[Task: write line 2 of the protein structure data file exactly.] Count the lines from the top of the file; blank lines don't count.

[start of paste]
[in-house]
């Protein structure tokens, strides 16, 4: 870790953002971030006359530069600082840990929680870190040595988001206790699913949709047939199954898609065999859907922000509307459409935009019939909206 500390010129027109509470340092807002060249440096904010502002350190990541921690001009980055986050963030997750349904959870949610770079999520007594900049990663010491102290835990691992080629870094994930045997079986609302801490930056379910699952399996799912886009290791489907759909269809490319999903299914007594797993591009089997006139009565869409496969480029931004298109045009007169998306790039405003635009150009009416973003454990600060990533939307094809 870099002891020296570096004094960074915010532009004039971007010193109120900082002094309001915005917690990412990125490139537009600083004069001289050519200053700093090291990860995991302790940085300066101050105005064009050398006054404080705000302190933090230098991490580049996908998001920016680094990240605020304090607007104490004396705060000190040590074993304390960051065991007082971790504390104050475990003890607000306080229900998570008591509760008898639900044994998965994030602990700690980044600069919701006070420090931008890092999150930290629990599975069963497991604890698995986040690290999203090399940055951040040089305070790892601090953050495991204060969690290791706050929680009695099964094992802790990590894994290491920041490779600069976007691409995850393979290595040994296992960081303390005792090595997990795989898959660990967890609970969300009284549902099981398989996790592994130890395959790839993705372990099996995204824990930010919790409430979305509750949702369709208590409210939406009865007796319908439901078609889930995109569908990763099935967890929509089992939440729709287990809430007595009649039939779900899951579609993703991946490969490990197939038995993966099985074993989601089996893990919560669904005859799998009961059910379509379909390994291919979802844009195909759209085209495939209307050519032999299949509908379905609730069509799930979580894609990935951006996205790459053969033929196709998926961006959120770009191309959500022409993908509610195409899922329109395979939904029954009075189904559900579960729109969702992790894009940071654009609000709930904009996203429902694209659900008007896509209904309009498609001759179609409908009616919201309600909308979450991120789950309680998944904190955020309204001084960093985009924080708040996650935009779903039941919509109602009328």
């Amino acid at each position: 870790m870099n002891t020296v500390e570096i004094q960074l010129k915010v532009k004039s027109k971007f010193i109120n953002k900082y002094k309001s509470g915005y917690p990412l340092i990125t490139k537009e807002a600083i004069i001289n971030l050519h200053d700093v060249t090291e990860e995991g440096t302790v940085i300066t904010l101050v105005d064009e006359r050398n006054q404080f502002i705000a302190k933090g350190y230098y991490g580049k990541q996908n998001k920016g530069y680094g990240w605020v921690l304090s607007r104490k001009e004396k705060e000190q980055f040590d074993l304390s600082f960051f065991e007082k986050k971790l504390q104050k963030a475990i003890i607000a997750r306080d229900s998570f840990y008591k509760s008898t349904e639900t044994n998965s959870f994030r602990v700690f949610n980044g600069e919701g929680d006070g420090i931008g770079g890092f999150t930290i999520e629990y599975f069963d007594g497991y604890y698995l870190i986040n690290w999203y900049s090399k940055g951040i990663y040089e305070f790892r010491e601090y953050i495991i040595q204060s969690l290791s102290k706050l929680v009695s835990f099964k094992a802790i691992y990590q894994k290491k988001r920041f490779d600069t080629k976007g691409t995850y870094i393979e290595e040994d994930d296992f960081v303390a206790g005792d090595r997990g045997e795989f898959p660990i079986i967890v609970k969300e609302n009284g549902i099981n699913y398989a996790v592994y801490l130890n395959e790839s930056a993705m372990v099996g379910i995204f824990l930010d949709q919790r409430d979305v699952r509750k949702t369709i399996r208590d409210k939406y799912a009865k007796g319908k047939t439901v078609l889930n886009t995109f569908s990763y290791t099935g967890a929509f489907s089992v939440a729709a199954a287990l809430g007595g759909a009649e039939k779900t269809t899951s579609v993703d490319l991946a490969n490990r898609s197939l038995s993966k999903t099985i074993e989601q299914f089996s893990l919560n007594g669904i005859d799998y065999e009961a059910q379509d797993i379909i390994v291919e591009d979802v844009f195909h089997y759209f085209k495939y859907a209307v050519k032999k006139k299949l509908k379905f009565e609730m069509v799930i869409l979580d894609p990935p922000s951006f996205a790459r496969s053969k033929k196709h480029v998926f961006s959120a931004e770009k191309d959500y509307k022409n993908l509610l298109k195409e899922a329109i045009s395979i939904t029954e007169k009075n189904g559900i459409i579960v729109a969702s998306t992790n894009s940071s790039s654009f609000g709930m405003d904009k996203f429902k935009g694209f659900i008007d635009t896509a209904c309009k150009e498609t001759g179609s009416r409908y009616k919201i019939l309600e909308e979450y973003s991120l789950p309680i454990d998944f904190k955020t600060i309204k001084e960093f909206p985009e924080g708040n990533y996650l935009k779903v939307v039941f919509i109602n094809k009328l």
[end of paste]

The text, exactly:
């Protein structure tokens, strides 16, 4: 870790953002971030006359530069600082840990929680870190040595988001206790699913949709047939199954898609065999859907922000509307459409935009019939909206 500390010129027109509470340092807002060249440096904010502002350190990541921690001009980055986050963030997750349904959870949610770079999520007594900049990663010491102290835990691992080629870094994930045997079986609302801490930056379910699952399996799912886009290791489907759909269809490319999903299914007594797993591009089997006139009565869409496969480029931004298109045009007169998306790039405003635009150009009416973003454990600060990533939307094809 870099002891020296570096004094960074915010532009004039971007010193109120900082002094309001915005917690990412990125490139537009600083004069001289050519200053700093090291990860995991302790940085300066101050105005064009050398006054404080705000302190933090230098991490580049996908998001920016680094990240605020304090607007104490004396705060000190040590074993304390960051065991007082971790504390104050475990003890607000306080229900998570008591509760008898639900044994998965994030602990700690980044600069919701006070420090931008890092999150930290629990599975069963497991604890698995986040690290999203090399940055951040040089305070790892601090953050495991204060969690290791706050929680009695099964094992802790990590894994290491920041490779600069976007691409995850393979290595040994296992960081303390005792090595997990795989898959660990967890609970969300009284549902099981398989996790592994130890395959790839993705372990099996995204824990930010919790409430979305509750949702369709208590409210939406009865007796319908439901078609889930995109569908990763099935967890929509089992939440729709287990809430007595009649039939779900899951579609993703991946490969490990197939038995993966099985074993989601089996893990919560669904005859799998009961059910379509379909390994291919979802844009195909759209085209495939209307050519032999299949509908379905609730069509799930979580894609990935951006996205790459053969033929196709998926961006959120770009191309959500022409993908509610195409899922329109395979939904029954009075189904559900579960729109969702992790894009940071654009609000709930904009996203429902694209659900008007896509209904309009498609001759179609409908009616919201309600909308979450991120789950309680998944904190955020309204001084960093985009924080708040996650935009779903039941919509109602009328």